Guterres: Russian invasion has triggered ‘massive’ human rights violations

Geneva, Feb 27 (EFE).- As the United Nations marked the 75th anniversary of the Universal Declaration of Human Rights on Monday, secretary-general António Guterres warned that human rights globally were “under assault from all sides.”

“The Russian invasion of Ukraine has triggered the most massive violations of human rights we are living today,” Guterres said at the 52nd session of the Human Rights Council in Geneva.

“It has unleashed widespread death, destruction and displacement,” the UN chief added.

The UN has documented “dozens of cases of conflict-related sexual violence against men, women and girls” as well as serious human rights violations against prisoners of war, enforced disappearances and arbitrary detentions of civilians, Guterres condemned.

“Today’s public disregard and private disdain for human rights are a wake-up call,” the Portuguese diplomat said, urging nations to “revitalize the Universal Declaration and ensure its full implementation to face the new challenges of today and tomorrow.”

“Human rights are not a luxury that can be left until we find a solution to the world’s other problems,” the secretary-general added.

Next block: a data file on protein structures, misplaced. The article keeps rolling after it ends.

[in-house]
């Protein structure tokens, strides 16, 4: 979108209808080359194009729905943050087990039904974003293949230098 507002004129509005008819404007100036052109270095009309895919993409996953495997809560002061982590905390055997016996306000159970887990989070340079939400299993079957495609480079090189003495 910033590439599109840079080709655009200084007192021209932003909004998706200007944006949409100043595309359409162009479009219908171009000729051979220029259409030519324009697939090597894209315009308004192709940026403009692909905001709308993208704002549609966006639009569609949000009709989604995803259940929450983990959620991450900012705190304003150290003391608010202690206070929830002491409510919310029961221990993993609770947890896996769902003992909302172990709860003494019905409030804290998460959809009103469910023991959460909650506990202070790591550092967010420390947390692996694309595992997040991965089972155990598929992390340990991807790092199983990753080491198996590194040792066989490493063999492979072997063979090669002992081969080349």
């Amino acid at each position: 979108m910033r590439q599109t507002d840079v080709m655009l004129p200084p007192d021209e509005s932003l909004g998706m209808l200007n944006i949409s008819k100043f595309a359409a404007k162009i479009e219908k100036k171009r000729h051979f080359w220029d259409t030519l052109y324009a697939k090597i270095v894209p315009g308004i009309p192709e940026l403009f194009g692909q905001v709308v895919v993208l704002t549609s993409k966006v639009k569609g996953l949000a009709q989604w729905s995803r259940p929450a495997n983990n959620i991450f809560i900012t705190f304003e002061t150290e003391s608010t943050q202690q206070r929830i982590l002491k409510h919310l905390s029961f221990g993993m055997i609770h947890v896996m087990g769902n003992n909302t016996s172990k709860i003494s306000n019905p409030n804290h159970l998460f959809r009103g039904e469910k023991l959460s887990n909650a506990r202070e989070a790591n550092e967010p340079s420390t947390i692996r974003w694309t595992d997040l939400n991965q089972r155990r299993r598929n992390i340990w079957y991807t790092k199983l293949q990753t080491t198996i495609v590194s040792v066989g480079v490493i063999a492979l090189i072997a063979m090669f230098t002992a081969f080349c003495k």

Guterres spoke of the record-breaking 100 million people around the world who had been forced to flee their homes due to war, violence and human rights violations.

The UN chief condemned how people were being persecuted due to their religious beliefs, ethnicity, ideology, sexual identity and gender.

“Freedom of expression is in freefall and the number of media workers killed around the world last year rose by a horrific 50 percent,” he said.

Guterres also warned that “the misuse of new technologies could threaten human rights on a scale we can’t even imagine.

“Future generations could inherit a world with no protection from misinformation, disinformation and lies.”

Guterres welcomed the progress that was achieved throughout the 20th century and in the first decades of the 21st century saying that whereas in 1900 around 80% of the global population lived in poverty, by 2015 the figure had dropped to less than 10 percent.

But the UN leader warned that instead of continuing to eradicate poverty and inequality, in the last decades “extreme poverty and hunger” were on the rise again.

Guterres announced that in a bid to safeguard human rights, he would be launching a new agenda for protection in July alongside high commissioner Volker Türk.

“This important initiative will seek to strengthen support from across the United Nations system to Member States to protect people and their rights, both in times of peace and in times of crisis and conflict,” the UN chief concluded. EFE


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